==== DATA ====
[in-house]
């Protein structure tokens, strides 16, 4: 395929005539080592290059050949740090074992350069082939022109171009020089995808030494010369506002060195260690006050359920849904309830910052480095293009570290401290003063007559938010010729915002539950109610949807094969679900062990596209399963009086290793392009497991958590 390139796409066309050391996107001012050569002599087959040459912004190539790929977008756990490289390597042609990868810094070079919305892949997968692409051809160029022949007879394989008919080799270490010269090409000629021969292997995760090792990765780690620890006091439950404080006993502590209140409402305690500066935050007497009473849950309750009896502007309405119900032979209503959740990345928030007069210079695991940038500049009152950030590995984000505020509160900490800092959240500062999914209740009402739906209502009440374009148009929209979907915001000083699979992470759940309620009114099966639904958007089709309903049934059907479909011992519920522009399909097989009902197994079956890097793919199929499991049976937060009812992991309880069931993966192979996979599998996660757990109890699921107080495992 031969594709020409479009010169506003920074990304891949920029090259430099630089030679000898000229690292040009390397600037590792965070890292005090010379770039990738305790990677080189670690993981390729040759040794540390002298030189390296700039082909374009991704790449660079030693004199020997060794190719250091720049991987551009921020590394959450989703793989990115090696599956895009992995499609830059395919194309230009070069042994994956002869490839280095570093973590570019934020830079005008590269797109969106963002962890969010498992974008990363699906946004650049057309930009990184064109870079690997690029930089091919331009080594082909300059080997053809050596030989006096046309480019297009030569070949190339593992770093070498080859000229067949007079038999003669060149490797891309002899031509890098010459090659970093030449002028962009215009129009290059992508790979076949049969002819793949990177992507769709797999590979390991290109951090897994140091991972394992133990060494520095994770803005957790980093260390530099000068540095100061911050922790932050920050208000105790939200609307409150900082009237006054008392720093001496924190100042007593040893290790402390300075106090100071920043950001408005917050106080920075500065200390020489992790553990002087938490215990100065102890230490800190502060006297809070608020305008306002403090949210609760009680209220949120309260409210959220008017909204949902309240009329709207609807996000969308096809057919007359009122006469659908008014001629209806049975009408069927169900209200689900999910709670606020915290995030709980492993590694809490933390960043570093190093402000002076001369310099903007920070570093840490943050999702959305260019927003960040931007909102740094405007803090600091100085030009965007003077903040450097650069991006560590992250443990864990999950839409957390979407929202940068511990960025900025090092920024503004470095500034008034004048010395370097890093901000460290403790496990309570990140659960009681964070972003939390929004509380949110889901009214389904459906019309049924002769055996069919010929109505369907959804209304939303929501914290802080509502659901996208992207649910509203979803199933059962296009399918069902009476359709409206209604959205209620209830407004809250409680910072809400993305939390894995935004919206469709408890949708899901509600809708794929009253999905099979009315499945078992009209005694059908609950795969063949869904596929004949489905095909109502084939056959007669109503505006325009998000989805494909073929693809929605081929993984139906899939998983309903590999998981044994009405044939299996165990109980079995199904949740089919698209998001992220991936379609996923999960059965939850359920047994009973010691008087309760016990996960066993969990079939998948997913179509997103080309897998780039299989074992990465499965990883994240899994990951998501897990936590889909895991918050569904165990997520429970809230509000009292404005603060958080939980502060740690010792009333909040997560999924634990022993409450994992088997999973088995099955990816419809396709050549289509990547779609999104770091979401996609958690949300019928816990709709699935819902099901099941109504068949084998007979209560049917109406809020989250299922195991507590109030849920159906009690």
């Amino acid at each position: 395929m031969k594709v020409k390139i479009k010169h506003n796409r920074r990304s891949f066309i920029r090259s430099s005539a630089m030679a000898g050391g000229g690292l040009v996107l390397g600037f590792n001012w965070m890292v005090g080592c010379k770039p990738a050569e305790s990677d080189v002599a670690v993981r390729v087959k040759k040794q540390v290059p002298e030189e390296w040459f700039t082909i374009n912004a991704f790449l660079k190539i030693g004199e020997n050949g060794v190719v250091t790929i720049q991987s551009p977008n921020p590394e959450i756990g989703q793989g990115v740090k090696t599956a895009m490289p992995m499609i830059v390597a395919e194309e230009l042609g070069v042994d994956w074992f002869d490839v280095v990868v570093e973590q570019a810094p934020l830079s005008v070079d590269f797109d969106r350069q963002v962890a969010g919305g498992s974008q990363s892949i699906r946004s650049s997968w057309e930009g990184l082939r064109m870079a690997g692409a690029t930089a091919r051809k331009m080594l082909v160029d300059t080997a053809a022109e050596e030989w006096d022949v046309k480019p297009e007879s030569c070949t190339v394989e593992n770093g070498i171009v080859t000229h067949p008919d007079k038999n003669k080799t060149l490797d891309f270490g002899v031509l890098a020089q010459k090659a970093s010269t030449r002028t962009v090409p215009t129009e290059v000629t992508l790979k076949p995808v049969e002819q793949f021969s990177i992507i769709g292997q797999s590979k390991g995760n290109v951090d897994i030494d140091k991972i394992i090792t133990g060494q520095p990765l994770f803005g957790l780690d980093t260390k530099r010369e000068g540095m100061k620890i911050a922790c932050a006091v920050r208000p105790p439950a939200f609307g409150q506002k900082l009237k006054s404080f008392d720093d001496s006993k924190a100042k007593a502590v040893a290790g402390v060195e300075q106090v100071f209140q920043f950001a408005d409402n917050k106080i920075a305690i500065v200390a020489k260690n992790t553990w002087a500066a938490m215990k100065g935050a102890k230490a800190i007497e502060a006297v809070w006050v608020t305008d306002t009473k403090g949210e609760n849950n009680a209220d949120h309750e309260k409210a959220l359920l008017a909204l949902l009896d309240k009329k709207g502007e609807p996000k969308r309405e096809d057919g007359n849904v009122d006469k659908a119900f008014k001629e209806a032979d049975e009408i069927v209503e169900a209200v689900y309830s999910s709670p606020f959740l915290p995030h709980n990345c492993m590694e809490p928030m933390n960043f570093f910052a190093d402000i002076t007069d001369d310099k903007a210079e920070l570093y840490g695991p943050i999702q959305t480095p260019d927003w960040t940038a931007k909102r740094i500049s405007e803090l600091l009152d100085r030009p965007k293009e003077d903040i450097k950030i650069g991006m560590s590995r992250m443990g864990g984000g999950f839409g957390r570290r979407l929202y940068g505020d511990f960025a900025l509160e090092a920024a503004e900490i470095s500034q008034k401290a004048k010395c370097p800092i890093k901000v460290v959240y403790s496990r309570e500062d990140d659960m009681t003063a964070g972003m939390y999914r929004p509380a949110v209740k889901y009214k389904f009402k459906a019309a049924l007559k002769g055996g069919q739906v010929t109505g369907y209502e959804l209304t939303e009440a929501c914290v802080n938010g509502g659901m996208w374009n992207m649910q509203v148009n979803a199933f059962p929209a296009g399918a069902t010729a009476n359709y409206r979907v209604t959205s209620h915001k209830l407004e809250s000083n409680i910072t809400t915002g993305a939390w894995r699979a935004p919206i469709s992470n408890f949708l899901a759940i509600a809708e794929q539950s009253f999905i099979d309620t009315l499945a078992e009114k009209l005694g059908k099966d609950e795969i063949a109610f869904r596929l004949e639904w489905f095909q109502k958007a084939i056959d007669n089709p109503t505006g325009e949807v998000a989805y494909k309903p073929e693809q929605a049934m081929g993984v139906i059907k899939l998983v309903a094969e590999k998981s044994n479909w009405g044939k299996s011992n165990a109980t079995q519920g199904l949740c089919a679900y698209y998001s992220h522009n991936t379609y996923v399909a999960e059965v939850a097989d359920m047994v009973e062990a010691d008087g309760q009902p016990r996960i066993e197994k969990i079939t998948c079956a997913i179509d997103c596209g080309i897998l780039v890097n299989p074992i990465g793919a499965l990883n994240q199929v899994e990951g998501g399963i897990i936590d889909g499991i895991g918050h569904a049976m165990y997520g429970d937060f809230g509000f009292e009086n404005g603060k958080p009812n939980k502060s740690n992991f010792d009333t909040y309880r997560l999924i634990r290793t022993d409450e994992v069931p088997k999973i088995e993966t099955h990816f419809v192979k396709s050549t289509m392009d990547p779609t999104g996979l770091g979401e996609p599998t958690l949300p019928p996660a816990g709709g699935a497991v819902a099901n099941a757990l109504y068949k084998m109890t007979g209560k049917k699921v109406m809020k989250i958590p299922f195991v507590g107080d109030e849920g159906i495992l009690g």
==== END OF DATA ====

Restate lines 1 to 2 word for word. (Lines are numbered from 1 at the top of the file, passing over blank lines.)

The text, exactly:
[in-house]
């Protein structure tokens, strides 16, 4: 395929005539080592290059050949740090074992350069082939022109171009020089995808030494010369506002060195260690006050359920849904309830910052480095293009570290401290003063007559938010010729915002539950109610949807094969679900062990596209399963009086290793392009497991958590 390139796409066309050391996107001012050569002599087959040459912004190539790929977008756990490289390597042609990868810094070079919305892949997968692409051809160029022949007879394989008919080799270490010269090409000629021969292997995760090792990765780690620890006091439950404080006993502590209140409402305690500066935050007497009473849950309750009896502007309405119900032979209503959740990345928030007069210079695991940038500049009152950030590995984000505020509160900490800092959240500062999914209740009402739906209502009440374009148009929209979907915001000083699979992470759940309620009114099966639904958007089709309903049934059907479909011992519920522009399909097989009902197994079956890097793919199929499991049976937060009812992991309880069931993966192979996979599998996660757990109890699921107080495992 031969594709020409479009010169506003920074990304891949920029090259430099630089030679000898000229690292040009390397600037590792965070890292005090010379770039990738305790990677080189670690993981390729040759040794540390002298030189390296700039082909374009991704790449660079030693004199020997060794190719250091720049991987551009921020590394959450989703793989990115090696599956895009992995499609830059395919194309230009070069042994994956002869490839280095570093973590570019934020830079005008590269797109969106963002962890969010498992974008990363699906946004650049057309930009990184064109870079690997690029930089091919331009080594082909300059080997053809050596030989006096046309480019297009030569070949190339593992770093070498080859000229067949007079038999003669060149490797891309002899031509890098010459090659970093030449002028962009215009129009290059992508790979076949049969002819793949990177992507769709797999590979390991290109951090897994140091991972394992133990060494520095994770803005957790980093260390530099000068540095100061911050922790932050920050208000105790939200609307409150900082009237006054008392720093001496924190100042007593040893290790402390300075106090100071920043950001408005917050106080920075500065200390020489992790553990002087938490215990100065102890230490800190502060006297809070608020305008306002403090949210609760009680209220949120309260409210959220008017909204949902309240009329709207609807996000969308096809057919007359009122006469659908008014001629209806049975009408069927169900209200689900999910709670606020915290995030709980492993590694809490933390960043570093190093402000002076001369310099903007920070570093840490943050999702959305260019927003960040931007909102740094405007803090600091100085030009965007003077903040450097650069991006560590992250443990864990999950839409957390979407929202940068511990960025900025090092920024503004470095500034008034004048010395370097890093901000460290403790496990309570990140659960009681964070972003939390929004509380949110889901009214389904459906019309049924002769055996069919010929109505369907959804209304939303929501914290802080509502659901996208992207649910509203979803199933059962296009399918069902009476359709409206209604959205209620209830407004809250409680910072809400993305939390894995935004919206469709408890949708899901509600809708794929009253999905099979009315499945078992009209005694059908609950795969063949869904596929004949489905095909109502084939056959007669109503505006325009998000989805494909073929693809929605081929993984139906899939998983309903590999998981044994009405044939299996165990109980079995199904949740089919698209998001992220991936379609996923999960059965939850359920047994009973010691008087309760016990996960066993969990079939998948997913179509997103080309897998780039299989074992990465499965990883994240899994990951998501897990936590889909895991918050569904165990997520429970809230509000009292404005603060958080939980502060740690010792009333909040997560999924634990022993409450994992088997999973088995099955990816419809396709050549289509990547779609999104770091979401996609958690949300019928816990709709699935819902099901099941109504068949084998007979209560049917109406809020989250299922195991507590109030849920159906009690």